HMAS Ararat (K34)
|Namesake:||Town of Ararat, Victoria|
|Builder:||Evans Deakin & Co in Brisbane|
|Laid down:||6 July 1942|
|Launched:||20 February 1943|
|Commissioned:||16 June 1943|
|Decommissioned:||11 April 1947|
New Guinea 1943–44
|Fate:||Sold into civilian service. Later scrapped.|
|Class & type:||Bathurst class corvette|
|Displacement:||650 tons (standard), 1,025 tons (full war load)|
|Length:||186 ft (57 m)|
|Beam:||31 ft (9.4 m)|
|Draught:||8.5 ft (2.6 m)|
|Propulsion:||triple expansion engine, 2 shafts, 2,000 horsepower|
|Speed:||15 knots (28 km/h; 17 mph) at 1,750 hp|
|Armament:||1 × 4-inch gun
3 × Oerlikons
Depth charges chutes and throwers
HMAS Ararat (K34/M34), named for the city of Ararat, Victoria, was one of 60 Bathurst class corvettes constructed during World War II, and one of 36 initially manned and commissioned solely by the Royal Australian Navy (RAN).
Ararat was laid down by Evans Deakin & Co in Brisbane on 6 July 1942. She was launched on 20 February 1943 by the wife of Arthur Fadden, then leader of the Australian Country Party and the Federal Opposition, and commissioned on 16 June 1943.
Ararat entered active service in August 1943 escorting convoys firstly along the east coast of Australia, and later between Queensland and New Guinea. She continued in this role until March 1944, when she was transferred to Langemak, New Guinea for two months, performing escort and patrol duties in the waters of New Guinea and New Britain. During this time, she was the first ship of her class to visit several recently recaptured areas in New Britain.
The corvette was under refit in Melbourne from May until July 1944, and on completion returned to New Guinea. She was transferred to United States Naval command on 11 August 1944, and was used to patrol the forward areas of the Allied offensive. During this time, Ararat was involved in the transportation of survivors from sister ship HMAS Geelong following her collision with United States tanker York on 19 October. Ararat left US command at the end of 1944, and spent the early part of 1945 operating in the Morotai area. She briefly visited Townsville in March 1945, and in June, the corvette was deployed to Borneo to support Australian troops. Ararat returned to Australia on 22 July for refits, and was in dock when the war ended. The corvette's wartime service was recognised by the battle honours "Pacific 1943–45" and "New Guinea 1943–44".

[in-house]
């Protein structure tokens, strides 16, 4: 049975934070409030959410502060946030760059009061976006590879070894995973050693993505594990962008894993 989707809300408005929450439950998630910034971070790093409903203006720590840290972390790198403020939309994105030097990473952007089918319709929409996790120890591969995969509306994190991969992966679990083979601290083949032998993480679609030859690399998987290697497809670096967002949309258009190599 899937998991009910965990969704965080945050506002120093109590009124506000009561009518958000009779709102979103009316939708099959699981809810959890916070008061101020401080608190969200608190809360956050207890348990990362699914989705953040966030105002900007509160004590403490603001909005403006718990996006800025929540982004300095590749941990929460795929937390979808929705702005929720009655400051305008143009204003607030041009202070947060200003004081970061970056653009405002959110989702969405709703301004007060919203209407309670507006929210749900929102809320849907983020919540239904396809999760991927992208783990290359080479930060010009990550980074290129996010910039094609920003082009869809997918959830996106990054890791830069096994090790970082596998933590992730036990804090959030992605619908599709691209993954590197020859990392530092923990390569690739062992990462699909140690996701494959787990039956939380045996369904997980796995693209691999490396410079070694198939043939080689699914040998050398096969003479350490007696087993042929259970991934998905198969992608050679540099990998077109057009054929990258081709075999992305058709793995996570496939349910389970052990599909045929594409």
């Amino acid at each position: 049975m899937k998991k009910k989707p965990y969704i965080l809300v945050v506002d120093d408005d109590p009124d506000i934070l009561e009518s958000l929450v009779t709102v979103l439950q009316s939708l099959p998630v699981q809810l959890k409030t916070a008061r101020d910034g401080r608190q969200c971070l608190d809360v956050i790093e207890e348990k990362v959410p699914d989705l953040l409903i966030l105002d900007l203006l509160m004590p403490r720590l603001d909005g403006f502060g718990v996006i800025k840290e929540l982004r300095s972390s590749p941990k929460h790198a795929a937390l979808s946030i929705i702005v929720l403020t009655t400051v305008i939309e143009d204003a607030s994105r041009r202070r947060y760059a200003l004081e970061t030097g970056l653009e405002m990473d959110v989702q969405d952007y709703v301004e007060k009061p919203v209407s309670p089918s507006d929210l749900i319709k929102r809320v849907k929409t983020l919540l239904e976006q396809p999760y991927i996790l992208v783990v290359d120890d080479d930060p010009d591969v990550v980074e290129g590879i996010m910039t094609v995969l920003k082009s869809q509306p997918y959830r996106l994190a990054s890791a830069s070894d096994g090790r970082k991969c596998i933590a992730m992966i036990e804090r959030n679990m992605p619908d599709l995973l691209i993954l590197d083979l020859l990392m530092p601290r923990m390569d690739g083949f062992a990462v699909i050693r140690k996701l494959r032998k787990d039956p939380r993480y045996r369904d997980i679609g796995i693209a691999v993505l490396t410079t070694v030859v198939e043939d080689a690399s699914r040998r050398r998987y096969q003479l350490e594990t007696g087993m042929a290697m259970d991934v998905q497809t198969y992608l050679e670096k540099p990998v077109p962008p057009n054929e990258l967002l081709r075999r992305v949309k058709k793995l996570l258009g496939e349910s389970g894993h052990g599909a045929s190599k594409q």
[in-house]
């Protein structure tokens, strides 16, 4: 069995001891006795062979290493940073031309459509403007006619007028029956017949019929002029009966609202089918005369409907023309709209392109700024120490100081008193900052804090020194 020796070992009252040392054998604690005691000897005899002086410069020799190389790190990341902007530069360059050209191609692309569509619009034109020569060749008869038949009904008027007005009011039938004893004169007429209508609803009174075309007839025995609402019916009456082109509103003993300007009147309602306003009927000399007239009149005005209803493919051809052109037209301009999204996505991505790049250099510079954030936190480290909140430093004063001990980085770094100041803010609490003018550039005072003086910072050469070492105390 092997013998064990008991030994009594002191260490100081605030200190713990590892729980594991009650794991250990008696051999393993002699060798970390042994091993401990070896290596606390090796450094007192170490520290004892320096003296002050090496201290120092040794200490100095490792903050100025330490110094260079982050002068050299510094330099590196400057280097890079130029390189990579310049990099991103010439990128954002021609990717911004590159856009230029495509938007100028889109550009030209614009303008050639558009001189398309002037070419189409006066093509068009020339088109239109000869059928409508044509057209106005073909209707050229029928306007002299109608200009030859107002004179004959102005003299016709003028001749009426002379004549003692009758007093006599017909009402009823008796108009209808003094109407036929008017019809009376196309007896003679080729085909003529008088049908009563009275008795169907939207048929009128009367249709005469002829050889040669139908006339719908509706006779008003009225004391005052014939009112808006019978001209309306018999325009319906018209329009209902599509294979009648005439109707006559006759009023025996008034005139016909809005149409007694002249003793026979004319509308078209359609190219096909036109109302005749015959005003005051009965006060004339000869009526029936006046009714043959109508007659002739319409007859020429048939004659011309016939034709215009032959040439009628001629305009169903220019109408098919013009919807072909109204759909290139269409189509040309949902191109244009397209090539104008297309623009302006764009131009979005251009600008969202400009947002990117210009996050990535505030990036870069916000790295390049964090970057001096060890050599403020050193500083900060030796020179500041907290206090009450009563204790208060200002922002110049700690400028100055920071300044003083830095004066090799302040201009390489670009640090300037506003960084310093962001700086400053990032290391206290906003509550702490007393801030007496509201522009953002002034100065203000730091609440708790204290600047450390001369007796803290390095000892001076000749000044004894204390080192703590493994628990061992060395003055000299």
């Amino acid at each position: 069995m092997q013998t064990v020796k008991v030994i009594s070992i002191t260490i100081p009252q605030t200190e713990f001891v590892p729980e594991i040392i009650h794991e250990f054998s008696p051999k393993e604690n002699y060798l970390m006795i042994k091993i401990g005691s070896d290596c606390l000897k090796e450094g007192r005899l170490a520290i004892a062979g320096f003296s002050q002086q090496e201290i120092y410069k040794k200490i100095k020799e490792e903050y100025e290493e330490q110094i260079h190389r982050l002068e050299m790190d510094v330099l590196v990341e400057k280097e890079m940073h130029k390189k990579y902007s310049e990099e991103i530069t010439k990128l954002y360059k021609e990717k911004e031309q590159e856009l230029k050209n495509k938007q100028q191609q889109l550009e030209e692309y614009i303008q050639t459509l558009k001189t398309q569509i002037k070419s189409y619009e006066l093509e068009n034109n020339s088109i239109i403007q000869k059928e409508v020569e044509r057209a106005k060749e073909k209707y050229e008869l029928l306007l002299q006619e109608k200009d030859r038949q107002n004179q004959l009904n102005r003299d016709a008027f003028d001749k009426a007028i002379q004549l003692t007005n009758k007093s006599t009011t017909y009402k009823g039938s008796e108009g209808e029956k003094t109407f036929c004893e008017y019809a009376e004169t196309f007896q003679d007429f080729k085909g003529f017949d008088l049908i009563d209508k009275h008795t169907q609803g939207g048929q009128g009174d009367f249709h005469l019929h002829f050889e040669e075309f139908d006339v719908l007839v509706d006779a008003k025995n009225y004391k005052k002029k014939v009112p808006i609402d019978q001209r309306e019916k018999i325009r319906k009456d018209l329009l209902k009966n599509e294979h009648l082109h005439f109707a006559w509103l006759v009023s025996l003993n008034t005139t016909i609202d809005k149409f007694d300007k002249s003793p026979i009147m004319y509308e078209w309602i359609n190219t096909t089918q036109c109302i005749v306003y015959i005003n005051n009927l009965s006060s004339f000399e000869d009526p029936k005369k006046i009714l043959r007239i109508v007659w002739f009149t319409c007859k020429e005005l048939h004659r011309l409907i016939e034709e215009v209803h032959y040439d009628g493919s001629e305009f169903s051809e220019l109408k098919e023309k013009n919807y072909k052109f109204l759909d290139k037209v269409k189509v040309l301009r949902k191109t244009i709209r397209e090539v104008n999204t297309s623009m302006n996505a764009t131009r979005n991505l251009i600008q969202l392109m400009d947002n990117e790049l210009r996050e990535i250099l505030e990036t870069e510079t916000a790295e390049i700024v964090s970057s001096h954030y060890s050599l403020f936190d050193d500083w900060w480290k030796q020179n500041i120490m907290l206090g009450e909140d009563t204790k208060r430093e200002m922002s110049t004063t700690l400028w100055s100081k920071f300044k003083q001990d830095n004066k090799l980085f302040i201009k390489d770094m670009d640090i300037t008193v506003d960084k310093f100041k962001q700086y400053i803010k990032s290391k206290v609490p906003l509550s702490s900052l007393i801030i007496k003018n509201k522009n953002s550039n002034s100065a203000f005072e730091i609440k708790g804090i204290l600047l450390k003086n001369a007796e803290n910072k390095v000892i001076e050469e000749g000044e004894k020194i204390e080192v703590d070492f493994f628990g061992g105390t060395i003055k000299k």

Ararat was assigned to the 20th Minesweeping Flotilla on 22 October 1945, and was involved in clearing mines laid during the war; first in Australian waters, then around New Britain, New Ireland, and the Solomon Islands. This assignment was completed in November 1946, and on 11 April 1947 was decommissioned into reserve.
Ararat remained in reserve until 6 January 1961, when she was sold to Burns Philip & Co Ltd of Darwin. She was later sold on to the Fujita Salvage Company of Japan, who used her to perform salvage operations in Darwin Harbour. Ararat left Darwin for Japan on 20 July 1961, towing a crane. After arriving in Japan, she was broken up for scrap.
- ^(I) Although the source states that Gladiolus was a ship of the Royal Canadian Navy, the only ship of that name and pennant served with the Royal Navy.
- "Navy Marks 109th Birthday With Historic Changes To Battle Honours". Royal Australian Navy. 1 March 2010. Archived from the original on 13 June 2011. Retrieved 23 December 2012.
- "Royal Australian Navy Ship/Unit Battle Honours". Royal Australian Navy. 1 March 2010. Archived from the original on 14 June 2011. Retrieved 23 December 2012.
- "HMAS Ararat (I)". HMA Ship Histories. Sea Power Centre – Royal Australian Navy. Retrieved 5 October 2011.
- HMAS Mildura Association (16 March 2007). "Corvette Links". Retrieved 22 January 2008.
|Wikimedia Commons has media related to K34 Ararat (ship, 1943).|